Amal Clooney and her client on ISIS brutality

A Yazidi woman who was kidnapped and taken as a sex slave by ISIS told CNN’s Fareed Zakaria on Sunday that the Iraqi government and the UN should establish an investigation in order to bring members of the brutal regime to justice.

Nadia Murad, along with her counsel, international human rights lawyer Amal Clooney, described her ordeal to Zakaria. It began in 2014 after ISIS militants arrived at her village in Sinjar, Kurdistan, she said.

“Early morning on August 3, 2014, they attacked us,” she recalled.

“Nearly 6,500 women and children from the Yazidi were abducted and about 5,000 people from the community were killed during that day. For eight months, they separated us from our mothers and our sisters and our brothers, and some of them were killed and others disappeared.”

Murad’s mother and six of her brothers and stepbrothers were executed. Murad, along with other unmarried women, was taken as a sex slave and passed around various ISIS militants.

At one point, she told the UN Security Council in 2015, as punishment for a failed escape attempt, she was gang raped until she passed out. All of this, she said, was considered legal under ISIS rule — which dictates that Yazidis, because they do not practice Islam, can be taken as slaves on religious grounds.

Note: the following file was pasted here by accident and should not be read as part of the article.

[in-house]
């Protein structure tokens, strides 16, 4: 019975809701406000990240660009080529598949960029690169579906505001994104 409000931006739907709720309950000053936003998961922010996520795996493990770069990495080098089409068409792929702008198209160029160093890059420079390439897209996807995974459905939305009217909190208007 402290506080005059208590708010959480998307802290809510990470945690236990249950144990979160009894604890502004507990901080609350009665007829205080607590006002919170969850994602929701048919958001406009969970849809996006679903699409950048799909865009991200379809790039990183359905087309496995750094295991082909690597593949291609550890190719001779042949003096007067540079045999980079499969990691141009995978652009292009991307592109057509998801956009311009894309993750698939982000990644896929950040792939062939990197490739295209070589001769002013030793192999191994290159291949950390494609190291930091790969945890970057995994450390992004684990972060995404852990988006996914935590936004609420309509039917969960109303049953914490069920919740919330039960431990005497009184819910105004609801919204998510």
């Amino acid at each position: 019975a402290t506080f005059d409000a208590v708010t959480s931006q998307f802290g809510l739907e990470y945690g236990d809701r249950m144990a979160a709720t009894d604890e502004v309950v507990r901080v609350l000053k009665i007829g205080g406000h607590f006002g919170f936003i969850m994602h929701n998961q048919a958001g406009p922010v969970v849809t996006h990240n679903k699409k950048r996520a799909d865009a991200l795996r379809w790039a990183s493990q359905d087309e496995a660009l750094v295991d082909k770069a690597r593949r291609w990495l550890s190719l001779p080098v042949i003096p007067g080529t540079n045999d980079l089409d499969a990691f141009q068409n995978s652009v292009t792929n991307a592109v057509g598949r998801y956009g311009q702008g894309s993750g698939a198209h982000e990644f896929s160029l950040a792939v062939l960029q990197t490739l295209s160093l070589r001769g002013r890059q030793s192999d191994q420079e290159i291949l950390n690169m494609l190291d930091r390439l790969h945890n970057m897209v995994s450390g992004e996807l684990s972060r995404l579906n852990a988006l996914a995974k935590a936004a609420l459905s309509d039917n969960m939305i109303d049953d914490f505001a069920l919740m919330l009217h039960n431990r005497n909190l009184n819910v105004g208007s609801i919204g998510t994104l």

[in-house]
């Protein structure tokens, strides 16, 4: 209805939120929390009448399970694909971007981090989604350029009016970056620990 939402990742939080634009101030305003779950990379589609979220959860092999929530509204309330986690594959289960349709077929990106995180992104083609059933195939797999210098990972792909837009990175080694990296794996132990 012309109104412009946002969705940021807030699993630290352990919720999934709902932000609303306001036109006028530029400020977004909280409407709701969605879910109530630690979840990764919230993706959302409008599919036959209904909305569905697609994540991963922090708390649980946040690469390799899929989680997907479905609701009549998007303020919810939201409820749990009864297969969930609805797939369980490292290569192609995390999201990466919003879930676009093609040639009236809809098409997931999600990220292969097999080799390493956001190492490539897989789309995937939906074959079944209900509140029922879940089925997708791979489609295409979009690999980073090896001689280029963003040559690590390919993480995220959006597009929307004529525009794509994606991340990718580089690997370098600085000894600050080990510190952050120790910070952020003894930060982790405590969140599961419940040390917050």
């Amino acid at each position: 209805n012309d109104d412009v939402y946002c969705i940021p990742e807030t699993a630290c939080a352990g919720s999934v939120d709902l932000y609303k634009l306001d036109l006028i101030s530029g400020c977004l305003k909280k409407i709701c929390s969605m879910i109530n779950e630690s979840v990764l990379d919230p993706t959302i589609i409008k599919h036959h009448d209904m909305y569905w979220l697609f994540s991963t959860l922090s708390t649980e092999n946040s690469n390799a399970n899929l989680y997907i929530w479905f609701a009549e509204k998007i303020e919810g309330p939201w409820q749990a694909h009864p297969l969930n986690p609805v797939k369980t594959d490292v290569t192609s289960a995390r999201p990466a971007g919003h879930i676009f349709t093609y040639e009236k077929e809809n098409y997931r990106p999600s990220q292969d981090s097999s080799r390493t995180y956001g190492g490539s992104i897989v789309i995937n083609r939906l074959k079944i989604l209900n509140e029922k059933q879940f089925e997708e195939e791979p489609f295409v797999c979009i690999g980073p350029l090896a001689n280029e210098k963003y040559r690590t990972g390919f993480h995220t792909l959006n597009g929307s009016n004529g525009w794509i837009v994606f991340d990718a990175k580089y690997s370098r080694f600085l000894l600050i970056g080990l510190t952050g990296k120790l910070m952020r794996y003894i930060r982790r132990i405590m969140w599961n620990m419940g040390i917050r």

“They sold girls, girls that were underage, because ISIS considered that permissible under Islamic law,” Murad said. “They came not just to attack certain people, but they came for all Yazidis.”

The violence against the Yazidi community continues to this day, said Clooney, who represents Murad. More than 6,000 Yazidis are believed to remain in captivity, some of them from Murad’s own family, Clooney said.

It’s time, she said, to bring ISIS to justice for committing some of “the worst crimes of our generation.”

“We know that there’s a military campaign going on where ISIS is being taken on on the battlefield. What we want is to see ISIS members also in a courtroom,” Clooney said.

Click here to read more.

SOURCE: CNN
Alexandra King

Advertisements